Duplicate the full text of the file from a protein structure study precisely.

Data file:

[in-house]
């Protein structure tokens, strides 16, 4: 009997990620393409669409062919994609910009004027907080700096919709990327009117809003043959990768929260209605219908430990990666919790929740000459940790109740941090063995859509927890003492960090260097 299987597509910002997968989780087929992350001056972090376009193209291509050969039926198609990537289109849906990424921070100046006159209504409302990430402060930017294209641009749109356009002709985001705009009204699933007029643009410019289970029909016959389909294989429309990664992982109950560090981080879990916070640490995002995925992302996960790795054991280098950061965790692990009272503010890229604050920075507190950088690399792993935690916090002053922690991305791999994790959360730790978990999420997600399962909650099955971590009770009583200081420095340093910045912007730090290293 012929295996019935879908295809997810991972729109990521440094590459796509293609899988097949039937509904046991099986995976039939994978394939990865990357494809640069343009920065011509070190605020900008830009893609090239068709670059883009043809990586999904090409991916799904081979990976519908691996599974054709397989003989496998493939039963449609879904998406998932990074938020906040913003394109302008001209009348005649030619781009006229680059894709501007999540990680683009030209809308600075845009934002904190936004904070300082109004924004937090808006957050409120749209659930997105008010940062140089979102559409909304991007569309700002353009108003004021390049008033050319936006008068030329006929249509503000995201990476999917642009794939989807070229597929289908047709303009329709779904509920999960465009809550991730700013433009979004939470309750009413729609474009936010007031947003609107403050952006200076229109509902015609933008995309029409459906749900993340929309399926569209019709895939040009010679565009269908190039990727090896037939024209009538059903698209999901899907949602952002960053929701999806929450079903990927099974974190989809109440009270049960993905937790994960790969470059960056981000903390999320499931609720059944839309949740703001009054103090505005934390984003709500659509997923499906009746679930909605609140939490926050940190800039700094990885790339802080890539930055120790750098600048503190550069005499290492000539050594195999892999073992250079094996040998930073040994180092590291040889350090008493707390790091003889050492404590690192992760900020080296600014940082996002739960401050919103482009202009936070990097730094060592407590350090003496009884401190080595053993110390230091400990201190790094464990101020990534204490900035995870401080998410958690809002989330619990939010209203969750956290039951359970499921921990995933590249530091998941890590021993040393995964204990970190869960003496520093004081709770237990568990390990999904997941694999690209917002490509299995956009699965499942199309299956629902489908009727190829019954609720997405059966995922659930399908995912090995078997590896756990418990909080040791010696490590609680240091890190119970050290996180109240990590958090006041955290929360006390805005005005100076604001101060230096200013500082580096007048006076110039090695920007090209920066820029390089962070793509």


[in-house]
């Protein structure tokens, strides 16, 4: 009997990620393409669409062919994609910009004027907080700096919709990327009117809003043959990768929260209605219908430990990666919790929740000459940790109740941090063995859509927890003492960090260097 299987597509910002997968989780087929992350001056972090376009193209291509050969039926198609990537289109849906990424921070100046006159209504409302990430402060930017294209641009749109356009002709985001705009009204699933007029643009410019289970029909016959389909294989429309990664992982109950560090981080879990916070640490995002995925992302996960790795054991280098950061965790692990009272503010890229604050920075507190950088690399792993935690916090002053922690991305791999994790959360730790978990999420997600399962909650099955971590009770009583200081420095340093910045912007730090290293 012929295996019935879908295809997810991972729109990521440094590459796509293609899988097949039937509904046991099986995976039939994978394939990865990357494809640069343009920065011509070190605020900008830009893609090239068709670059883009043809990586999904090409991916799904081979990976519908691996599974054709397989003989496998493939039963449609879904998406998932990074938020906040913003394109302008001209009348005649030619781009006229680059894709501007999540990680683009030209809308600075845009934002904190936004904070300082109004924004937090808006957050409120749209659930997105008010940062140089979102559409909304991007569309700002353009108003004021390049008033050319936006008068030329006929249509503000995201990476999917642009794939989807070229597929289908047709303009329709779904509920999960465009809550991730700013433009979004939470309750009413729609474009936010007031947003609107403050952006200076229109509902015609933008995309029409459906749900993340929309399926569209019709895939040009010679565009269908190039990727090896037939024209009538059903698209999901899907949602952002960053929701999806929450079903990927099974974190989809109440009270049960993905937790994960790969470059960056981000903390999320499931609720059944839309949740703001009054103090505005934390984003709500659509997923499906009746679930909605609140939490926050940190800039700094990885790339802080890539930055120790750098600048503190550069005499290492000539050594195999892999073992250079094996040998930073040994180092590291040889350090008493707390790091003889050492404590690192992760900020080296600014940082996002739960401050919103482009202009936070990097730094060592407590350090003496009884401190080595053993110390230091400990201190790094464990101020990534204490900035995870401080998410958690809002989330619990939010209203969750956290039951359970499921921990995933590249530091998941890590021993040393995964204990970190869960003496520093004081709770237990568990390990999904997941694999690209917002490509299995956009699965499942199309299956629902489908009727190829019954609720997405059966995922659930399908995912090995078997590896756990418990909080040791010696490590609680240091890190119970050290996180109240990590958090006041955290929360006390805005005005100076604001101060230096200013500082580096007048006076110039090695920007090209920066820029390089962070793509």